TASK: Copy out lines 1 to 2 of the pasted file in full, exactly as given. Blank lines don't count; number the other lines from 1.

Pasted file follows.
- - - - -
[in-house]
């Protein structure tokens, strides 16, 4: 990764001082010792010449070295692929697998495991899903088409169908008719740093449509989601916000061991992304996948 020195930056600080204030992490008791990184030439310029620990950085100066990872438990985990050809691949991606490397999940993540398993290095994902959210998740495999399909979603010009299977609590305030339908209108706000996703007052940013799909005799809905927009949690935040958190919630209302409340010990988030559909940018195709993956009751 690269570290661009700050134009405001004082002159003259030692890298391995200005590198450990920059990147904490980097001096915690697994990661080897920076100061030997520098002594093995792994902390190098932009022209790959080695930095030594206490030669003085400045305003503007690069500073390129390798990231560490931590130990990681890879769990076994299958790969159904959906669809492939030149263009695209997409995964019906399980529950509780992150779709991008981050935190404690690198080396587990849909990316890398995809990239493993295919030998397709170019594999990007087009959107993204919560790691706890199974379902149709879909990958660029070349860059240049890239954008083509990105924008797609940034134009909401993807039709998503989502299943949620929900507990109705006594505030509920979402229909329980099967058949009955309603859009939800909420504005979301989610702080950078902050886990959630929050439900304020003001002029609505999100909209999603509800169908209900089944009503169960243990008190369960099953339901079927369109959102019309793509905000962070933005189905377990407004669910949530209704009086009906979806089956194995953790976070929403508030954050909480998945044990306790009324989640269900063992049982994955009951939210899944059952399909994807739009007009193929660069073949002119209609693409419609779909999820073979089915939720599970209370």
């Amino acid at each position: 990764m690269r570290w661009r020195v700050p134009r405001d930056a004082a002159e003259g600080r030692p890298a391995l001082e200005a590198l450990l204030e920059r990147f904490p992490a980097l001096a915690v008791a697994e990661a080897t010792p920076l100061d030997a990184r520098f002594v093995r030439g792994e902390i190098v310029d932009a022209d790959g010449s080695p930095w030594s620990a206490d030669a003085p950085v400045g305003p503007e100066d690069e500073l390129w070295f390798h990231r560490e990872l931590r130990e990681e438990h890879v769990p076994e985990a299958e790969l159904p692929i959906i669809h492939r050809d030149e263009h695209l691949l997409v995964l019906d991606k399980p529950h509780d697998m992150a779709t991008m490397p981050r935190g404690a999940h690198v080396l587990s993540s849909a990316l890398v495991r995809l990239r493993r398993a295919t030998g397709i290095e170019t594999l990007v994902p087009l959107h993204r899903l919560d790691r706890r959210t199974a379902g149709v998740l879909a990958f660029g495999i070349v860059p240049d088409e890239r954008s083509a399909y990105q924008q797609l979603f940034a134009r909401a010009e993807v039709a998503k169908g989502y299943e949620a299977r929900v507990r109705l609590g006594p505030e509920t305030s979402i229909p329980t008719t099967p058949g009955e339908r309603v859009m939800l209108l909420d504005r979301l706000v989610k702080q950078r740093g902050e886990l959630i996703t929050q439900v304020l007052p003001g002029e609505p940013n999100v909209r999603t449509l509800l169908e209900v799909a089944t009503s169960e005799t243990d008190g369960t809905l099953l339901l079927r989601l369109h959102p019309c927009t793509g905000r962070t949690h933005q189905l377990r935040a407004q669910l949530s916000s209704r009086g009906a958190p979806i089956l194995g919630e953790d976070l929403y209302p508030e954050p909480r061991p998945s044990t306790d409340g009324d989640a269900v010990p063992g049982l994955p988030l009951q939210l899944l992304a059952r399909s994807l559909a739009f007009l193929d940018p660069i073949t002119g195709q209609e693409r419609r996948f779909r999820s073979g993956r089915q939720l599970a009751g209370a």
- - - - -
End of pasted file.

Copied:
[in-house]
């Protein structure tokens, strides 16, 4: 990764001082010792010449070295692929697998495991899903088409169908008719740093449509989601916000061991992304996948 020195930056600080204030992490008791990184030439310029620990950085100066990872438990985990050809691949991606490397999940993540398993290095994902959210998740495999399909979603010009299977609590305030339908209108706000996703007052940013799909005799809905927009949690935040958190919630209302409340010990988030559909940018195709993956009751 690269570290661009700050134009405001004082002159003259030692890298391995200005590198450990920059990147904490980097001096915690697994990661080897920076100061030997520098002594093995792994902390190098932009022209790959080695930095030594206490030669003085400045305003503007690069500073390129390798990231560490931590130990990681890879769990076994299958790969159904959906669809492939030149263009695209997409995964019906399980529950509780992150779709991008981050935190404690690198080396587990849909990316890398995809990239493993295919030998397709170019594999990007087009959107993204919560790691706890199974379902149709879909990958660029070349860059240049890239954008083509990105924008797609940034134009909401993807039709998503989502299943949620929900507990109705006594505030509920979402229909329980099967058949009955309603859009939800909420504005979301989610702080950078902050886990959630929050439900304020003001002029609505999100909209999603509800169908209900089944009503169960243990008190369960099953339901079927369109959102019309793509905000962070933005189905377990407004669910949530209704009086009906979806089956194995953790976070929403508030954050909480998945044990306790009324989640269900063992049982994955009951939210899944059952399909994807739009007009193929660069073949002119209609693409419609779909999820073979089915939720599970209370």